Sep 01, 2000

Indian Land Development and Sale, Introduction To #328

Sep 01, 2000

Indian Land Development and Sale, Introduction To #328

By Gerry Neely
B.A. LL.B.

Anyone involved for the first time in the sale of an interest in reserve land will find little that resembles the more usual sale of fee simple land with which we are familiar.  The outright sale of reserve land is a rarity, occurring usually as part of a trade of land, because the land is lost to the First Nation.

Instead, the principal legal structure for the development and transfer of an interest in reserve land is a landlord/tenant relationship described in a headlease, a sublease and assignment.  A buyer is a tenant who acquires a right to possession of reserve land.

Provincial laws such as the Strata Property Act and the Real Estate Act may not apply to lands reserved for Indians, because that is an area of exclusive federal jurisdiction; although they may apply if they are incorporated into federal laws.  Whether a provincial law of general application, such as traffic laws will apply, depends upon the extent to which they are directed to Indians specifically.  Builder's liens are not registered and registration may not establish the priorities of charges.

Municipal zoning and building bylaws may only apply to reserve lands if they are incorporated by contract or by a bylaw of a First Nation.  A band may displace a municipality's power to tax non-natives on a reserve by exercising the jurisdiction the band has under the Indian Act and the Indian Self Government Enabling Act.

Only a few older legal interests in reserve are registered in the Land Title Office.  Such interests are now to be registered in the Indians Lands Registry established in 1967 in Ottawa.  Unlike our Torrens system of registration, which does not require an historical search beyond the current title, a search in the Indian Lands Registry must be made back to the document that created the interest, which is described as the root of the title.

The origin of that root depends upon whether the reserve land is BAND LAND OR LOCATEE LAND.  Band land is held for the benefit of all members of the band.  They must vote in favour of whatever commercial, industrial or residential development they want on a designated and described area of the reserve.  Upon approval by the band members, the area is surrendered to the Federal Crown to be accepted by Order in Council.

The Crown becomes the headlessor under a lease which may be in favour of a developer that may be a corporation controlled by the band.  The latter in turn, enters into sublease with a sublessee who is entitled to, for example sole possession of the residence beside the 18th hole of the golf course built by the band corporation.

Locatee lands are those which have been allotted by the band council by resolution to an individual band member for his or her own benefit.  A locatee can lease such land without a vote unless the lease is for more than 49 years, in which case, a referendum of band members is required to approve it.  Even if the lease is for less than 49 years, the band council is asked for its input as to whether the intended purpose may be detrimental to the band.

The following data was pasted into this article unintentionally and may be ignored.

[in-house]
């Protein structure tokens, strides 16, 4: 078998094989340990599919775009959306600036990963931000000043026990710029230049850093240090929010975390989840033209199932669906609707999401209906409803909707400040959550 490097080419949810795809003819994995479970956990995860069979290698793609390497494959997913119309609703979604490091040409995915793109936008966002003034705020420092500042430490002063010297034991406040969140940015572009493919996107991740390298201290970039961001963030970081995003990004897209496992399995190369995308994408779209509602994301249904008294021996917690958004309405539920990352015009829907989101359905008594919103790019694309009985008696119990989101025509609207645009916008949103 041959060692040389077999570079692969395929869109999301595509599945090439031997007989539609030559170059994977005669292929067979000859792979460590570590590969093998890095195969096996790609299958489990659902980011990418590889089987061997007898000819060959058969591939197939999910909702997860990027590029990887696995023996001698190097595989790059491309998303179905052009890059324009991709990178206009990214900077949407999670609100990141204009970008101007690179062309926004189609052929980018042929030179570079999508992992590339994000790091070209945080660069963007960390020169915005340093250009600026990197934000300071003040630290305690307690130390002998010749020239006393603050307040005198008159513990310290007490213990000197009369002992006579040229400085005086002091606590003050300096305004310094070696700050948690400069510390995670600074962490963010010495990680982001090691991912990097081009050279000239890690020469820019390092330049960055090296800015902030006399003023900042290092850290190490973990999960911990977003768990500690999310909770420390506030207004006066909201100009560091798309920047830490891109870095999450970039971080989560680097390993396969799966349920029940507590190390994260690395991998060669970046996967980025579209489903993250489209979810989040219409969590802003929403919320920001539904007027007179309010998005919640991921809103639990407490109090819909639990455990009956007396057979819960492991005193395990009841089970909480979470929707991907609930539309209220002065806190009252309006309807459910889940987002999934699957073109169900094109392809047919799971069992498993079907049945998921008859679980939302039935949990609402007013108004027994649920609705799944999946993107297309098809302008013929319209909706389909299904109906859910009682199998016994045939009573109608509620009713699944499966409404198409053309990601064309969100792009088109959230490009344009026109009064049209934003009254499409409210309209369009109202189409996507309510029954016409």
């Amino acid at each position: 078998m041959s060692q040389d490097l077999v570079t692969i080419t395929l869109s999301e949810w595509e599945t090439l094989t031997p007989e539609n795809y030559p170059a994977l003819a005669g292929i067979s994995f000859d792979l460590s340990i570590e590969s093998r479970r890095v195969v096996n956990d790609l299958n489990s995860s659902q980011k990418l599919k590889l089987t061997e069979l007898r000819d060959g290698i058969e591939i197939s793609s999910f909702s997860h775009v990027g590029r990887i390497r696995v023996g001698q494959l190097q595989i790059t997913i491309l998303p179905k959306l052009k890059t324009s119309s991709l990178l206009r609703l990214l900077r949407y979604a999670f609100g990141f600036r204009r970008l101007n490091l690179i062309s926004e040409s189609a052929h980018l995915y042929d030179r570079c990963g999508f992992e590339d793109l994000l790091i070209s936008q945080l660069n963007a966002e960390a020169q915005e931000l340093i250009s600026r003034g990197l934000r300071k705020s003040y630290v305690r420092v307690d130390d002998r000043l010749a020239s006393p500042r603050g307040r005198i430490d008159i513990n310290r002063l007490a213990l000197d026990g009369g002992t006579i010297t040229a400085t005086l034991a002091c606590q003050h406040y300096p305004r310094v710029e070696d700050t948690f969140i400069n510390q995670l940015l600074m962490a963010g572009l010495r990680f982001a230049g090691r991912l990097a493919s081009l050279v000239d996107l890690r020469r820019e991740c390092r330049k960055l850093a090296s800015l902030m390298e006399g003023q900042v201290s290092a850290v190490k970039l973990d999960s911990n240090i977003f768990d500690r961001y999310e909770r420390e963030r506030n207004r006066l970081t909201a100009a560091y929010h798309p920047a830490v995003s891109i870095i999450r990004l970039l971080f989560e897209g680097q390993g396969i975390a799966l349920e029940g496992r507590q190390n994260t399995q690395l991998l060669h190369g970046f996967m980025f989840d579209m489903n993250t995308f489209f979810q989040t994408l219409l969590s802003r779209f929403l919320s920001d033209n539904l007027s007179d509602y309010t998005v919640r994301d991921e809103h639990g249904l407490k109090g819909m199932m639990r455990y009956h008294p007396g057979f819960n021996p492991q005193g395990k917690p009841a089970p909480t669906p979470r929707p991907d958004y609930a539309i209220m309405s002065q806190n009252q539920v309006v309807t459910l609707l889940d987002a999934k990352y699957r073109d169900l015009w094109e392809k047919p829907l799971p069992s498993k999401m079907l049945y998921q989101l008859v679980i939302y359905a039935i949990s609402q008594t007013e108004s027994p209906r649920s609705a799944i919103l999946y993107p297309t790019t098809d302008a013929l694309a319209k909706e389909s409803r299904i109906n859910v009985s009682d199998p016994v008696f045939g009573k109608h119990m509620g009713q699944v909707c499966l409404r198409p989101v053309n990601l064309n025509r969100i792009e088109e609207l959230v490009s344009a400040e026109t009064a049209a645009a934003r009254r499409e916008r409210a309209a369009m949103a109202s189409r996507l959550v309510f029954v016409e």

As to financing, the Indian Act states that the real and personal property of a First Nation or member of it cannot be mortgaged or subject to attachment by a non-native.  Clearly this hindered a band's plans for development and the Act was amended to allow mortgages of designated land.  That did not include locatee land, which remains difficult to finance.

The security to be given to a mortgagee will likely be a mortgage of the lessee's interest in the sublease and, if there is a homeowners association, the shares of it.  The conveyancer acting for the mortgaged will need to be satisfied that the headlease is in good standing and that its terms do not negatively impact the mortgagee's right to lend and to foreclose.

Most mortgages will not fund until the assignment of sublease to the buyer and the mortgage have been registered.  Since this process takes several days, it creates a timing problem for sellers, particularly those who are depending upon the funds for the for the purchase of other property.

There is nothing simple about the purchase by sublease of reserve land.  The headlease, and perhaps the sublease, will be lengthy and complicated.  There may be a service agreement with the local municipality or regional district, whose bylaws may also affect the sublessee.

Words such as lengthy, complex and frustrating seem to be part of any discussion of this subject.  Leasing requires approval from one of more of the following:  a band member, band council, band membership, the Minister of Indian Affairs and Northern Development and the Governor in Council.

This column highlights just a few of the many aspects of the economic development of reserve lands that are apparent when one travels through the province.  Self-education is a must for any licensee who decides to specialize in this area of property sales and who wants to be not only proficient but damage proof.

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